Branding and marketing have shifted away from mass-market appeal as today’s customers seek increasingly individualized experiences. The way to earn and keep loyal customers is no longer to create one thing everyone wants; it’s to provide thoughtfully tailored products and services to each individual.
Customers are much more likely to share a customized product – whether it is a bottle of soda with their name on it or vitamins tailored to their specific needs – with their friends or on social media. Even the method of customization has shifted away from such things as monogrammed luggage to products that actually benefit the customer.
Here’s why your business should consider customizing its products – and how to determine whether or not the technique makes sense for your business.
The push to customize products
Part of the impetus for this new trend, dubbed the “market of one” by Michigan State University, is increased competition. Much of the modern marketplace has become optimized to the point where companies are constantly seeking out new ways to stand out from the crowd. Offering custom products differentiates your business.
“If you don’t customize your product, at the end of the day, there isn’t much that separates you from your competitors,” said Cameron Zoub, co-founder of Whop.
Allowing your customers a hand in creating exactly the product they are looking for adds significant value to the product and the customer’s time. It also has an enormous psychological effect in that it creates a personal connection between the customer and the product, and, by extension, between the customer and your business.
Personalization also brings you closer to your customers by making your business seem more human and authentic.
“Personalization adds a human element to any brand by making it all about the consumer, as opposed to the product,” said Jason Brown, CEO of Persona Nutrition.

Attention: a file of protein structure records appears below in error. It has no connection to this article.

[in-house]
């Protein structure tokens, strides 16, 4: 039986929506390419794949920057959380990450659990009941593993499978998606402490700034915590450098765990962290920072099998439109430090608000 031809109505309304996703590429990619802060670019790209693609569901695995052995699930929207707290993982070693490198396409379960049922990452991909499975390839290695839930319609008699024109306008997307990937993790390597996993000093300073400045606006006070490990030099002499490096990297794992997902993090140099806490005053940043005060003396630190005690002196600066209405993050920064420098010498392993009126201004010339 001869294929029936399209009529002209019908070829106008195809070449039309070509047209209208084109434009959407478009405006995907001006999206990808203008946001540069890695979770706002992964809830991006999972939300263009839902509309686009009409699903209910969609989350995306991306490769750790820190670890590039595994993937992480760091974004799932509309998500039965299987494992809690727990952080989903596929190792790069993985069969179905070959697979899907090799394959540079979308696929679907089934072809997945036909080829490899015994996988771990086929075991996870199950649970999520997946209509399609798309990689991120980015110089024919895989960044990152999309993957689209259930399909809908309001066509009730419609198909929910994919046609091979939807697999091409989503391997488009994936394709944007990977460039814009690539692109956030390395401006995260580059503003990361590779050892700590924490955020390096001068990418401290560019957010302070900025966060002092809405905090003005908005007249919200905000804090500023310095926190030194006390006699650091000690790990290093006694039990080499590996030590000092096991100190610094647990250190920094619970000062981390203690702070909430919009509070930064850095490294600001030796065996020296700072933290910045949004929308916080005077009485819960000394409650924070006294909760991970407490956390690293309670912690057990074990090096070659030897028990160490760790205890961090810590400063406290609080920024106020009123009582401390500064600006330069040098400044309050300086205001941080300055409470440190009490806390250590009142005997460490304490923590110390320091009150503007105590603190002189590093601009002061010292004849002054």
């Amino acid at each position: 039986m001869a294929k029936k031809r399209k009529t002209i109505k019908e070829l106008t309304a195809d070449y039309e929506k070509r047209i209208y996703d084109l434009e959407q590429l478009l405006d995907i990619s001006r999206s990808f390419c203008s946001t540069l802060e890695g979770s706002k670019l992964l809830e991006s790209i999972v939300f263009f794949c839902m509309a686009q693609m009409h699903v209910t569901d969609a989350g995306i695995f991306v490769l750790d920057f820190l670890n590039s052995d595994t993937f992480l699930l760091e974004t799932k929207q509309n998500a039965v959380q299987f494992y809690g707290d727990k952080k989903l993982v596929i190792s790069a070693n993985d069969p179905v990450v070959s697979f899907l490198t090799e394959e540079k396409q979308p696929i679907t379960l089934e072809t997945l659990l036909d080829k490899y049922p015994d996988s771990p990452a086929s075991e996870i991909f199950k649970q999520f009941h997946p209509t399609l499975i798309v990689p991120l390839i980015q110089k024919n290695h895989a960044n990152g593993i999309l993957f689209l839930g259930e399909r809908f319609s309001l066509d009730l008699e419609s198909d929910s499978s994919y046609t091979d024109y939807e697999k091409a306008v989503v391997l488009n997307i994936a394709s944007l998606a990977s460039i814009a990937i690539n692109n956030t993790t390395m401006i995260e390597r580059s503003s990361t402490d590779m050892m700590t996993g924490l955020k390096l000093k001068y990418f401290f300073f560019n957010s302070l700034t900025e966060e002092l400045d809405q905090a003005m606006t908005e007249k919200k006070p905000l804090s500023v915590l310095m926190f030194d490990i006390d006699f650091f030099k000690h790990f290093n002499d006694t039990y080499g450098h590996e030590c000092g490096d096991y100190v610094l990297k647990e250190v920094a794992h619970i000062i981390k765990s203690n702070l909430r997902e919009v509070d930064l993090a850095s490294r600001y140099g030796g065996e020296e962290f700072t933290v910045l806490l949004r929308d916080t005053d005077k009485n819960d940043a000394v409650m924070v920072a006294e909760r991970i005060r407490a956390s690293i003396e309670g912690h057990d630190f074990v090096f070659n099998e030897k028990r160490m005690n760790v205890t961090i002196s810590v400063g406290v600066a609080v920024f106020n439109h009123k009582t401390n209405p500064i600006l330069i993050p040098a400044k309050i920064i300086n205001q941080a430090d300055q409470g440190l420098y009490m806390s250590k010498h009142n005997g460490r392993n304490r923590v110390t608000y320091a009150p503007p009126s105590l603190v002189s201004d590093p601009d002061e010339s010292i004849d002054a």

Because personalization has a big impact by making your product stand out and ensuring it holds more meaning for your customer, you might be tempted to jump in and offer customization right away. But before you make the leap, there are a few things you should consider.
What’s the difference between personalization and customization?
While personalization and customization might seem identical at first glance, there are a few fine distinctions between the two.
In the book Future Perfect by Stan Davis, customization is defined as “the process of delivering wide-market goods and services that are modified to satisfy a specific customer need,” while personalization is defined as a marketing strategy that “aims to create personalized or one-to-one communication with a single consumer or consumer segment.”
Think of personalization as receiving a marketing email that uses your name in the salutation, or Amazon suggesting items for you based on your previous purchases. Customization is more like receiving a box of products chosen specifically for you, based on your expressed interests or needs.
Customization is just one way to beat your competition. Competitive pricing and excellent customer service can also set you apart from your competitors.
What value can personalized or customized products add?